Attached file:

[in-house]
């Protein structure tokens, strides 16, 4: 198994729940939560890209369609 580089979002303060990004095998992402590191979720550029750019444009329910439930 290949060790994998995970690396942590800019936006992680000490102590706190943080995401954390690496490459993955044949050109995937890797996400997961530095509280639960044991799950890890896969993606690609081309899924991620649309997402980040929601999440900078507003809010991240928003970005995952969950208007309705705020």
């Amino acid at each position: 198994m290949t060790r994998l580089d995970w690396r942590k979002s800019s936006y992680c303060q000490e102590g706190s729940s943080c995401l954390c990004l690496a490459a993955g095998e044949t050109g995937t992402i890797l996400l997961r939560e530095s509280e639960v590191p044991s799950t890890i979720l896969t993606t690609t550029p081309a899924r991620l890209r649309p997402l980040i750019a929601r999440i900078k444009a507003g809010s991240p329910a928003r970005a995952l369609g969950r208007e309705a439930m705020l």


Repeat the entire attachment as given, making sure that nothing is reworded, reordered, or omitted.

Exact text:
[in-house]
């Protein structure tokens, strides 16, 4: 198994729940939560890209369609 580089979002303060990004095998992402590191979720550029750019444009329910439930 290949060790994998995970690396942590800019936006992680000490102590706190943080995401954390690496490459993955044949050109995937890797996400997961530095509280639960044991799950890890896969993606690609081309899924991620649309997402980040929601999440900078507003809010991240928003970005995952969950208007309705705020």
């Amino acid at each position: 198994m290949t060790r994998l580089d995970w690396r942590k979002s800019s936006y992680c303060q000490e102590g706190s729940s943080c995401l954390c990004l690496a490459a993955g095998e044949t050109g995937t992402i890797l996400l997961r939560e530095s509280e639960v590191p044991s799950t890890i979720l896969t993606t690609t550029p081309a899924r991620l890209r649309p997402l980040i750019a929601r999440i900078k444009a507003g809010s991240p329910a928003r970005a995952l369609g969950r208007e309705a439930m705020l």